Failure to Update the List of Bad Actors in Burma Risks Fueling Abuses
Rights Group Calls Lifting U.S. Investment Ban on Burma “Grossly Irresponsible”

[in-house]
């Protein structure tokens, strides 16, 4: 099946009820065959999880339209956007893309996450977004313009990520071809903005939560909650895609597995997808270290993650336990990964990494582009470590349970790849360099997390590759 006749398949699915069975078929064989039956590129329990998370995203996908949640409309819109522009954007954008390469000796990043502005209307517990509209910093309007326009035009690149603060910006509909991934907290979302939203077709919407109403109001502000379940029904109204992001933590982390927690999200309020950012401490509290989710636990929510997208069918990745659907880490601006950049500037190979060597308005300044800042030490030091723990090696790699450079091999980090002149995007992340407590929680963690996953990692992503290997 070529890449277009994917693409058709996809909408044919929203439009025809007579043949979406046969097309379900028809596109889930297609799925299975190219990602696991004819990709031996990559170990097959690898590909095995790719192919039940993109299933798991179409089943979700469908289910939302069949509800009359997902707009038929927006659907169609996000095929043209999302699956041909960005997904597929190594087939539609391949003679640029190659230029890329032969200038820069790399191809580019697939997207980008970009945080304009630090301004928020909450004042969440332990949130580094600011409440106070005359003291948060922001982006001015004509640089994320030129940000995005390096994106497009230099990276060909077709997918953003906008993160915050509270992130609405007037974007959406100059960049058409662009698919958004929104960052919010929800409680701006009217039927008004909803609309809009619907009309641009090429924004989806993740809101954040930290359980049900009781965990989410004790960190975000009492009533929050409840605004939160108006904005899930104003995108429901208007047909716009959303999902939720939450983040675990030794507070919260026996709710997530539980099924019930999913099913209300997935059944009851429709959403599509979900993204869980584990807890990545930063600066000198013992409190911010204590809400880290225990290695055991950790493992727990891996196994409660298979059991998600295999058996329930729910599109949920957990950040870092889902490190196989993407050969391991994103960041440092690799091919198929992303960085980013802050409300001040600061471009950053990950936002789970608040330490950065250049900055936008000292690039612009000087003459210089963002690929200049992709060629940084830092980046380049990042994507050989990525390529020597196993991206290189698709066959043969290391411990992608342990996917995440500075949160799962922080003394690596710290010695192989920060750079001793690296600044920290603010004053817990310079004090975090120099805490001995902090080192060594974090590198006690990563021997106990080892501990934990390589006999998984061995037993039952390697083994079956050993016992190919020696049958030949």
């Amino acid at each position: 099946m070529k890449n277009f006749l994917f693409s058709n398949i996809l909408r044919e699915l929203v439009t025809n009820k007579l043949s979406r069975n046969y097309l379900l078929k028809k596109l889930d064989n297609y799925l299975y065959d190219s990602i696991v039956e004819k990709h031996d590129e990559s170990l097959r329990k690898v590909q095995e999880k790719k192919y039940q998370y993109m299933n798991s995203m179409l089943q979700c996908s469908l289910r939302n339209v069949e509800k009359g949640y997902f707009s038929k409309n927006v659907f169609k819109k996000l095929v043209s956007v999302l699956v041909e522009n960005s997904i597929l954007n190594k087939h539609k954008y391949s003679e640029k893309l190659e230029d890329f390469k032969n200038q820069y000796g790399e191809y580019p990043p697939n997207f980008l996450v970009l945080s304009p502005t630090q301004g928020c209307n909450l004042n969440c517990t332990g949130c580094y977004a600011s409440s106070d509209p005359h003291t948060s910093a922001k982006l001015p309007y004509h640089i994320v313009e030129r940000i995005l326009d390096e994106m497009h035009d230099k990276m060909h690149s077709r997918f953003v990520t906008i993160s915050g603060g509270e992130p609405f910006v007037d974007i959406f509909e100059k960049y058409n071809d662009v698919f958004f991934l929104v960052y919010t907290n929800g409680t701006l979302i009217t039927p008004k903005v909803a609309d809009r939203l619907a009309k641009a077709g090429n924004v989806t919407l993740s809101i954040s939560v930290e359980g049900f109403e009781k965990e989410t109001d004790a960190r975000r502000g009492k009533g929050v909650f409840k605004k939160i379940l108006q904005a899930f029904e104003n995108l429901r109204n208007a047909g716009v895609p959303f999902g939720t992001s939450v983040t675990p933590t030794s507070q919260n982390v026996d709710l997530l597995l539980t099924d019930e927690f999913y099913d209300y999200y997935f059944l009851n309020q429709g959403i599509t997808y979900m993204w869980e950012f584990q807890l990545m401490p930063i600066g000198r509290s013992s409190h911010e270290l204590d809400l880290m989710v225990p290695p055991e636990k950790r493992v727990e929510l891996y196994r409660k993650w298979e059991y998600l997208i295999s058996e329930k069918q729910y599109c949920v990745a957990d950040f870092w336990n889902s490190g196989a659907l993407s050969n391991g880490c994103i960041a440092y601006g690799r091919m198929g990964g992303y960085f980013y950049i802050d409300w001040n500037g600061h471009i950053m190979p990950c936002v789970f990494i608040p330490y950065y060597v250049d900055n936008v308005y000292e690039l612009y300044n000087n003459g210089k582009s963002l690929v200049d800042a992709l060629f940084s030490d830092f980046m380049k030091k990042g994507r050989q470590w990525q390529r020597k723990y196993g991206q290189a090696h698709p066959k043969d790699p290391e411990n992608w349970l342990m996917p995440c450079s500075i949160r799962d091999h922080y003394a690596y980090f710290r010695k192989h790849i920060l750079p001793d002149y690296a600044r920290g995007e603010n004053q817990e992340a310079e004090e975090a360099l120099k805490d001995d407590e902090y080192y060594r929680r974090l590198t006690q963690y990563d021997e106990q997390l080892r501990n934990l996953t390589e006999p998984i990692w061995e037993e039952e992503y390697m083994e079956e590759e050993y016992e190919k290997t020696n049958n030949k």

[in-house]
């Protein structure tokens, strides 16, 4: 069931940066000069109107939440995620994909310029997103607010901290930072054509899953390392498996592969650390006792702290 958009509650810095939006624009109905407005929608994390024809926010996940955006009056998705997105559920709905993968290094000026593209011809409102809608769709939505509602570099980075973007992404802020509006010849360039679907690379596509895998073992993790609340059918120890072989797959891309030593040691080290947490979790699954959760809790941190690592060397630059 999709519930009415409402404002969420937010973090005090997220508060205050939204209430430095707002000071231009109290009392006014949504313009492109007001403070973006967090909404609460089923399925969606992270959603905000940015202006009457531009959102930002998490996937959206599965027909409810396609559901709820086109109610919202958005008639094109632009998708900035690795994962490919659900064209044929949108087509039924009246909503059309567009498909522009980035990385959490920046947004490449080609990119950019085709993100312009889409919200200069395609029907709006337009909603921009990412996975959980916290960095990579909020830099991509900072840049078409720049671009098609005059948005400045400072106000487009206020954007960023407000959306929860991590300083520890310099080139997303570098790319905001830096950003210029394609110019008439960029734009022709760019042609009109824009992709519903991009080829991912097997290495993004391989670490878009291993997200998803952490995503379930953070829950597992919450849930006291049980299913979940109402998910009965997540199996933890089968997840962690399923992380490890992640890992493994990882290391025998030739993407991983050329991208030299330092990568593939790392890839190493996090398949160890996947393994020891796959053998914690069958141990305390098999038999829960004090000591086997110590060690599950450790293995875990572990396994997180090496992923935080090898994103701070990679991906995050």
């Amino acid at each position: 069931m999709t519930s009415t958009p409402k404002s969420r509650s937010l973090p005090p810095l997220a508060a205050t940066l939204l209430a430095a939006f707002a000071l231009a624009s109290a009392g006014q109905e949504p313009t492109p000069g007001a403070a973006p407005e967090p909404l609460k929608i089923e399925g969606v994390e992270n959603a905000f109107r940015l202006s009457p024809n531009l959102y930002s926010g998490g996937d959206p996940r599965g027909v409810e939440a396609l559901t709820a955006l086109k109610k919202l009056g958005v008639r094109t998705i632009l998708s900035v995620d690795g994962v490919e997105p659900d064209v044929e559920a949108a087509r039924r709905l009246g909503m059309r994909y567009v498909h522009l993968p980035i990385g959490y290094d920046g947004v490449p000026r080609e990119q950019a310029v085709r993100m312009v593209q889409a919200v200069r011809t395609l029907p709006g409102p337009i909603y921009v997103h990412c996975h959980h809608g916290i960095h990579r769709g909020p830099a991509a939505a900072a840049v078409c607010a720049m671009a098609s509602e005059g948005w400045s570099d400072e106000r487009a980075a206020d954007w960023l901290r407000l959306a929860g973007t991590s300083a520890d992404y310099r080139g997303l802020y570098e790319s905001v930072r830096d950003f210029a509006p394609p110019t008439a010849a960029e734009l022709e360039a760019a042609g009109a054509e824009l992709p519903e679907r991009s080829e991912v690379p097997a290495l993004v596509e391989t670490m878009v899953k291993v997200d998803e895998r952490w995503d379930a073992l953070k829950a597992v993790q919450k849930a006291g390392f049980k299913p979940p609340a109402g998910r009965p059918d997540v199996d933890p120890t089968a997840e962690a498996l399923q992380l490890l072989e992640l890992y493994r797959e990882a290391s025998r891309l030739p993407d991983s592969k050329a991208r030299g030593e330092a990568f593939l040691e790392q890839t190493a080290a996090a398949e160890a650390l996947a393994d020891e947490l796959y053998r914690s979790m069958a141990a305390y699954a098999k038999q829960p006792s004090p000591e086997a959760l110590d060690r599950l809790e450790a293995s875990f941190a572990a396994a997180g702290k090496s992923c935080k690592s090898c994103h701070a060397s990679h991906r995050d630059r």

Seeks Action by Congress to Maintain Pressure on Regime(Washington, D.C.) —United to End Genocide President Tom Andrews released the following statement in response to the Obama administration’s action to clear the way for U.S. companies to invest in Burma: “President Obama’s latest decision to remove the investment ban on Burma is grossly irresponsible. The U.S. government has stated a desire to be cautious when it comes to lifting sanctions on Burma, and yet its actions say just the opposite. In a period of less than two months, President Obama has removed virtually all sanctions on Burma mandated by the executive branch. “Nobel laureate Aung San Suu Kyi has warned against exactly this type of ‘reckless optimism.’ Representatives of ethnic national groups have pleaded for U.S. sanctions to remain in place. However, instead of listening to Burmese voices, the interests of industry lobbyists clamoring for access to Burma’s rich natural resources have been prioritized. “It is up to Congress to salvage what economic pressure remains on the regime by continuing the ban on the importation of goods made in Burma. Now more than ever it is critical that Congress renew the Burmese Freedom and Democracy Act. “Business entities in many sectors of the economy, like oil and natural gas, are responsible for decades of human rights abuses. By lifting the investment ban the U.S. government is encouraging American companies to get into bed with some of the worst human rights offenders and risk becoming complicit themselves. “Adding insult to injury, the U.S. government has failed in its obligation to provide guidance to companies on how they can avoid human rights risks Burma. It has been over two years since the list of entities prohibited from U.S. business engagement has been revised. We demand an urgent update to the list of prohibited entities, known as the Specially Designated Nationals list, so that corporate actors looking to invest in Burma have the opportunity to make responsible decisions. Current and former military officials should be at the top of this list. We’ll continue working with allies of Burma in Congress to pressure the administration to take a more responsible course of action. We urge Congress to do what it can right now by renewing the current ban on imports, which is set to expire at the end of the month.” The Obama Administration’s decision comes despite months of warnings from human rights and investor groups that the removal of the investment ban and other sanctions are premature.
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